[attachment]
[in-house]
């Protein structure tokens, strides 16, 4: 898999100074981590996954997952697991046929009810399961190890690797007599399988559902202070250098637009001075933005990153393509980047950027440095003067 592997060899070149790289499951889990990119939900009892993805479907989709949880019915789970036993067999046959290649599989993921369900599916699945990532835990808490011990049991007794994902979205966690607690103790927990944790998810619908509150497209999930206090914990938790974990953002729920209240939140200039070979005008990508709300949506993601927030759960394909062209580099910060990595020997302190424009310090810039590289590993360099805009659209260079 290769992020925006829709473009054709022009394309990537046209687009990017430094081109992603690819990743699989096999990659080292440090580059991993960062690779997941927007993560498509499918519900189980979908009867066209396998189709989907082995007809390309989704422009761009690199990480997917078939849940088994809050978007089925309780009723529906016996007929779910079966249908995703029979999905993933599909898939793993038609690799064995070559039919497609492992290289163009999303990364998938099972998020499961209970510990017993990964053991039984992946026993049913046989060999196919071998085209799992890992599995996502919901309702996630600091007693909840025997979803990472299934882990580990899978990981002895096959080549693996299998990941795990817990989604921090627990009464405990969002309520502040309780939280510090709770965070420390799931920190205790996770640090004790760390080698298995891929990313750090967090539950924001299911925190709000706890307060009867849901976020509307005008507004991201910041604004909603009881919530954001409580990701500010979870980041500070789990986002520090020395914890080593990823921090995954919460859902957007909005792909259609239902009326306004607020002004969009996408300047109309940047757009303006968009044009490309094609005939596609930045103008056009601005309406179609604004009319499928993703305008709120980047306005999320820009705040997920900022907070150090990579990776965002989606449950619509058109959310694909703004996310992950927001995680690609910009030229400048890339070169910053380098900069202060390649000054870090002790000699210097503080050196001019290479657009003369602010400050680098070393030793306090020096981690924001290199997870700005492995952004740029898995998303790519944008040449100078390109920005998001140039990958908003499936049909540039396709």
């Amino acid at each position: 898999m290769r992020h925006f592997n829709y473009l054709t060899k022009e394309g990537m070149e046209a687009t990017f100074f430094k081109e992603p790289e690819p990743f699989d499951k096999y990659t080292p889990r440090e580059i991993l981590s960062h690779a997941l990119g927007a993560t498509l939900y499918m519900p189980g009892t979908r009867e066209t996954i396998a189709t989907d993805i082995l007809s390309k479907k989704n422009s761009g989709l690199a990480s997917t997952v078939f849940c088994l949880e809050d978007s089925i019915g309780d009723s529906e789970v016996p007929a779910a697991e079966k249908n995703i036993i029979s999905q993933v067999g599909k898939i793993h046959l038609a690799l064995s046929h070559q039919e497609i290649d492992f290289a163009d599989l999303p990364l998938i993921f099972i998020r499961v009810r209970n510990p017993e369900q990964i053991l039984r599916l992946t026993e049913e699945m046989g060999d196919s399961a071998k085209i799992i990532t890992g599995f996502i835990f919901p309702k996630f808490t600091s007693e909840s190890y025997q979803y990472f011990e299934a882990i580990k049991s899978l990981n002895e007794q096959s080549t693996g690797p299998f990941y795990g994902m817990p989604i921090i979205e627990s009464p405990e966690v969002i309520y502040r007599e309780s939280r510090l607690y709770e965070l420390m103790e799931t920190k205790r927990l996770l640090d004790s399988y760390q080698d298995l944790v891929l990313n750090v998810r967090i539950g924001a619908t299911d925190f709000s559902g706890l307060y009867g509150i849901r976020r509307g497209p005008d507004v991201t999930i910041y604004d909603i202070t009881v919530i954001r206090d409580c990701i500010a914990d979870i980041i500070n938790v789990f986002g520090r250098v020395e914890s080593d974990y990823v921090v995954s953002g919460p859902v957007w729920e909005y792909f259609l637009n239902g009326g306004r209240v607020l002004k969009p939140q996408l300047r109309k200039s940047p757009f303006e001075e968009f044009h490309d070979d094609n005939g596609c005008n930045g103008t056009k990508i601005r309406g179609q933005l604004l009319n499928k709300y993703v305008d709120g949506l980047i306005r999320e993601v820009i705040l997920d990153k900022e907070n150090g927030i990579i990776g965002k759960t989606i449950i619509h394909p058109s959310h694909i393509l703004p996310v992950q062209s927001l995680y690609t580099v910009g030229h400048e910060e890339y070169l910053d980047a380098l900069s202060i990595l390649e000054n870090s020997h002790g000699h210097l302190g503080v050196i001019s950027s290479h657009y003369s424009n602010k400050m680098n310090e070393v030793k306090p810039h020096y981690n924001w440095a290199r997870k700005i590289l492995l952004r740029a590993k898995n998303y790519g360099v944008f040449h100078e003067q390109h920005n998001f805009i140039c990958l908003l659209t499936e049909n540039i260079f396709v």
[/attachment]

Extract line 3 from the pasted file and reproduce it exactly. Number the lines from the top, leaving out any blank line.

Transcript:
């Amino acid at each position: 898999m290769r992020h925006f592997n829709y473009l054709t060899k022009e394309g990537m070149e046209a687009t990017f100074f430094k081109e992603p790289e690819p990743f699989d499951k096999y990659t080292p889990r440090e580059i991993l981590s960062h690779a997941l990119g927007a993560t498509l939900y499918m519900p189980g009892t979908r009867e066209t996954i396998a189709t989907d993805i082995l007809s390309k479907k989704n422009s761009g989709l690199a990480s997917t997952v078939f849940c088994l949880e809050d978007s089925i019915g309780d009723s529906e789970v016996p007929a779910a697991e079966k249908n995703i036993i029979s999905q993933v067999g599909k898939i793993h046959l038609a690799l064995s046929h070559q039919e497609i290649d492992f290289a163009d599989l999303p990364l998938i993921f099972i998020r499961v009810r209970n510990p017993e369900q990964i053991l039984r599916l992946t026993e049913e699945m046989g060999d196919s399961a071998k085209i799992i990532t890992g599995f996502i835990f919901p309702k996630f808490t600091s007693e909840s190890y025997q979803y990472f011990e299934a882990i580990k049991s899978l990981n002895e007794q096959s080549t693996g690797p299998f990941y795990g994902m817990p989604i921090i979205e627990s009464p405990e966690v969002i309520y502040r007599e309780s939280r510090l607690y709770e965070l420390m103790e799931t920190k205790r927990l996770l640090d004790s399988y760390q080698d298995l944790v891929l990313n750090v998810r967090i539950g924001a619908t299911d925190f709000s559902g706890l307060y009867g509150i849901r976020r509307g497209p005008d507004v991201t999930i910041y604004d909603i202070t009881v919530i954001r206090d409580c990701i500010a914990d979870i980041i500070n938790v789990f986002g520090r250098v020395e914890s080593d974990y990823v921090v995954s953002g919460p859902v957007w729920e909005y792909f259609l637009n239902g009326g306004r209240v607020l002004k969009p939140q996408l300047r109309k200039s940047p757009f303006e001075e968009f044009h490309d070979d094609n005939g596609c005008n930045g103008t056009k990508i601005r309406g179609q933005l604004l009319n499928k709300y993703v305008d709120g949506l980047i306005r999320e993601v820009i705040l997920d990153k900022e907070n150090g927030i990579i990776g965002k759960t989606i449950i619509h394909p058109s959310h694909i393509l703004p996310v992950q062209s927001l995680y690609t580099v910009g030229h400048e910060e890339y070169l910053d980047a380098l900069s202060i990595l390649e000054n870090s020997h002790g000699h210097l302190g503080v050196i001019s950027s290479h657009y003369s424009n602010k400050m680098n310090e070393v030793k306090p810039h020096y981690n924001w440095a290199r997870k700005i590289l492995l952004r740029a590993k898995n998303y790519g360099v944008f040449h100078e003067q390109h920005n998001f805009i140039c990958l908003l659209t499936e049909n540039i260079f396709v």